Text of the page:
It's an interesting post to read on a Sunday afternoon. I'm quite
interested to see that this does indeed work, though I can't help but
feel that it'smore a solution waiting for a problem.
What advantage would ext2 bring over UDF? Of all the file systems one
would use to 'hide' files from Windows users, I would personally place
ext2 firmly at the bottom of the list (just above FAT) given that ext2
drivers are readily available (and perfectly stable) via an IFS driver
Still, I'd be interested to hear why UFS/ext2 would be a better choice
(Sorry Frank, re-sent with the staffslug list in CC)
Quoting Frank Mitchell <mitchell(a)wyatt672earp.force9.co.uk>:
Recently I noticed Sun Solaris used CDs with a UFS File System. So I decided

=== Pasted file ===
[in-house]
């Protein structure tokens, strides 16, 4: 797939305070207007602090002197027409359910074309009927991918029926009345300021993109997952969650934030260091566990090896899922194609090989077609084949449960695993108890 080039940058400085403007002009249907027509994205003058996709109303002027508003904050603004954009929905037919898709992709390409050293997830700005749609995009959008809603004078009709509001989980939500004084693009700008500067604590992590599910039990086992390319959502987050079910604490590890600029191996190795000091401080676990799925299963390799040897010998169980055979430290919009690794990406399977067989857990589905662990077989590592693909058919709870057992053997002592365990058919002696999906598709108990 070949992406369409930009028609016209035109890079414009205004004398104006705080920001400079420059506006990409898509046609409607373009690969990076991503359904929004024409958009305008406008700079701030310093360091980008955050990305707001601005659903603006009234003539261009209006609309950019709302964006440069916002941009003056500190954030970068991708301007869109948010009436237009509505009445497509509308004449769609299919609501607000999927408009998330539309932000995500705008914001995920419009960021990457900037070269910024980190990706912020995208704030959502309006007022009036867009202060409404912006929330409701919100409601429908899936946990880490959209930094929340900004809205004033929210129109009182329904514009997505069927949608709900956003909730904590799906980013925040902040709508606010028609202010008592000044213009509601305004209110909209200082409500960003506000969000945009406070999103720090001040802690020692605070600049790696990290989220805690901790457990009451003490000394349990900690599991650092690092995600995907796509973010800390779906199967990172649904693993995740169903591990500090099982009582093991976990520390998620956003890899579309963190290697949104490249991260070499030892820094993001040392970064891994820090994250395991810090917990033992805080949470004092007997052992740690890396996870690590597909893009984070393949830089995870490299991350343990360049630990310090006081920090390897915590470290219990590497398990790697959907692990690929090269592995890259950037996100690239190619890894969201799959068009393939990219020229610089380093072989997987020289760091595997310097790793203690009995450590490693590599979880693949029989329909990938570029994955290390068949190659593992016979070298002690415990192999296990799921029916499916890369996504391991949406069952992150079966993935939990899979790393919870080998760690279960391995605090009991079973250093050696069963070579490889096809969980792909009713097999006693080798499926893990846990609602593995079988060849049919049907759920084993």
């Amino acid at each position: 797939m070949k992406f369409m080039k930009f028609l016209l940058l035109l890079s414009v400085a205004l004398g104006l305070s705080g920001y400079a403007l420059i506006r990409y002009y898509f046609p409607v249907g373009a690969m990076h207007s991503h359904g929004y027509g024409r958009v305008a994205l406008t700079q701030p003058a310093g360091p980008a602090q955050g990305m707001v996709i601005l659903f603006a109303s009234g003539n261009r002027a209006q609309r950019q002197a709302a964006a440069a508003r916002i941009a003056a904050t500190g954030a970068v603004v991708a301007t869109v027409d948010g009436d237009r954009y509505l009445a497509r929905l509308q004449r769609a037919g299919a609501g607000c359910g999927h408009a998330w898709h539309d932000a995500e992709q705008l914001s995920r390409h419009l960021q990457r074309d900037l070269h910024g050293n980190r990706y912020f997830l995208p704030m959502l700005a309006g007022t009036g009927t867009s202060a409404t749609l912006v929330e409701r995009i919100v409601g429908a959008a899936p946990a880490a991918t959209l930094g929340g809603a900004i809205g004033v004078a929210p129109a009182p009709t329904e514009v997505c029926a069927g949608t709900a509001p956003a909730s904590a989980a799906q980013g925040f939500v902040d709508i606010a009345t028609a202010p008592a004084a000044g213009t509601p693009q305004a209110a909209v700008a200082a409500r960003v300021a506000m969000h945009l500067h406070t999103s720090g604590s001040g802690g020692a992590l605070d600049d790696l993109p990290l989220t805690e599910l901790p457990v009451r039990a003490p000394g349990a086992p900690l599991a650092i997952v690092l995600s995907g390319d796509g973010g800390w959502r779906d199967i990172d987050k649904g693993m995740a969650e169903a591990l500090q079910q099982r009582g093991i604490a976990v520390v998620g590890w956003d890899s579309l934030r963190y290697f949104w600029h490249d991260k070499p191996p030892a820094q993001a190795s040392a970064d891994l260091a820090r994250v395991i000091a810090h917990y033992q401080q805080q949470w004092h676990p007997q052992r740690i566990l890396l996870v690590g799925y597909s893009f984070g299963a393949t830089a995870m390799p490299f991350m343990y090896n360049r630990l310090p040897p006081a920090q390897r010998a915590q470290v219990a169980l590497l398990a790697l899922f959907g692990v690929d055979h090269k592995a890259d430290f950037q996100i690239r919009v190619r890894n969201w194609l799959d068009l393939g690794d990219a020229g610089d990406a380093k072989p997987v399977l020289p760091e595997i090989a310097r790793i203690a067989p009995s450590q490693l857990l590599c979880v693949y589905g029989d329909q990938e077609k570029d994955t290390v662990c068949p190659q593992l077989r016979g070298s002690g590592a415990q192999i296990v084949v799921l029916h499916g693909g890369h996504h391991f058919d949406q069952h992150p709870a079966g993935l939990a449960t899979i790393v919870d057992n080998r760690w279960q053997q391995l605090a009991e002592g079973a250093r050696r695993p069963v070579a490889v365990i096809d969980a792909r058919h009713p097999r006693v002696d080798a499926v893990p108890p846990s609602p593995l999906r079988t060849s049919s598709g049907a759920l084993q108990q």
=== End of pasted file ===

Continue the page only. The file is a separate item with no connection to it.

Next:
to try UFS and Ext2 on Optical Disks. It should work on CD-RW, but I had
spare DVD+RW disks, so I decided to get more ambitious.
Note that DVDs use 2048-byte Sectors like CDs, but they're handled in
Error-Correcting Blocks of 16. You can't expect DVD-RW to work, because
DVD-RW only writes complete ECC Blocks. But DVD+RW (like DVD-RAM) can
update individual Sectors.
FreeBSD UFS1 wouldn't work this way. The FreeBSD Handbook gives instructions
for DVD-RAM, and obviously DVD-RAM has a different layout. But OpenSUSE Linux
seems okay with Ext2 on DVD+RW. I copied a large Subtree and checked the
result using diff -qr.
Does anybody have thoughts about this idea? Like: Any disadvantages which
haven't occurred to me? Obviously if you're recording Personal Information on
Removable Media it might be preferable to use a format which isn't readable
Faictz Ce Que Vouldras: Frank Mitchell
Staffslug mailing list
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